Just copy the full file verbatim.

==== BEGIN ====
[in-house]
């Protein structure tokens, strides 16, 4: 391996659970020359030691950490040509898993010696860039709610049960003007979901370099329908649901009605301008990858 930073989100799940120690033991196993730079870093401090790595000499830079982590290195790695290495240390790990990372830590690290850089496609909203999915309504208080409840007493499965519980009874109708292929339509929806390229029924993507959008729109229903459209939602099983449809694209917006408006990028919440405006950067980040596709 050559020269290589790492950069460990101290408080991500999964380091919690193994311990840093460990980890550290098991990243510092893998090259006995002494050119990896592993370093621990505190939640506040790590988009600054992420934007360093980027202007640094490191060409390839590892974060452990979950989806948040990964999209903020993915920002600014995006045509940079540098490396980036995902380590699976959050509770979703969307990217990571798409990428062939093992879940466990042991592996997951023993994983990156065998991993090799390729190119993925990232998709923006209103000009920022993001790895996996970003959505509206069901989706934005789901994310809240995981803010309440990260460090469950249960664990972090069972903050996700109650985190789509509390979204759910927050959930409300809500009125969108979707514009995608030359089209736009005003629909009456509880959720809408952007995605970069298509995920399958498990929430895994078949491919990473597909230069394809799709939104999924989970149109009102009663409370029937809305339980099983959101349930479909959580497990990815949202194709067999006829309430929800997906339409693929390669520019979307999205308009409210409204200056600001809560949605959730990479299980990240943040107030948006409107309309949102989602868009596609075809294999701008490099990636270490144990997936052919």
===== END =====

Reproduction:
[in-house]
């Protein structure tokens, strides 16, 4: 391996659970020359030691950490040509898993010696860039709610049960003007979901370099329908649901009605301008990858 930073989100799940120690033991196993730079870093401090790595000499830079982590290195790695290495240390790990990372830590690290850089496609909203999915309504208080409840007493499965519980009874109708292929339509929806390229029924993507959008729109229903459209939602099983449809694209917006408006990028919440405006950067980040596709 050559020269290589790492950069460990101290408080991500999964380091919690193994311990840093460990980890550290098991990243510092893998090259006995002494050119990896592993370093621990505190939640506040790590988009600054992420934007360093980027202007640094490191060409390839590892974060452990979950989806948040990964999209903020993915920002600014995006045509940079540098490396980036995902380590699976959050509770979703969307990217990571798409990428062939093992879940466990042991592996997951023993994983990156065998991993090799390729190119993925990232998709923006209103000009920022993001790895996996970003959505509206069901989706934005789901994310809240995981803010309440990260460090469950249960664990972090069972903050996700109650985190789509509390979204759910927050959930409300809500009125969108979707514009995608030359089209736009005003629909009456509880959720809408952007995605970069298509995920399958498990929430895994078949491919990473597909230069394809799709939104999924989970149109009102009663409370029937809305339980099983959101349930479909959580497990990815949202194709067999006829309430929800997906339409693929390669520019979307999205308009409210409204200056600001809560949605959730990479299980990240943040107030948006409107309309949102989602868009596609075809294999701008490099990636270490144990997936052919």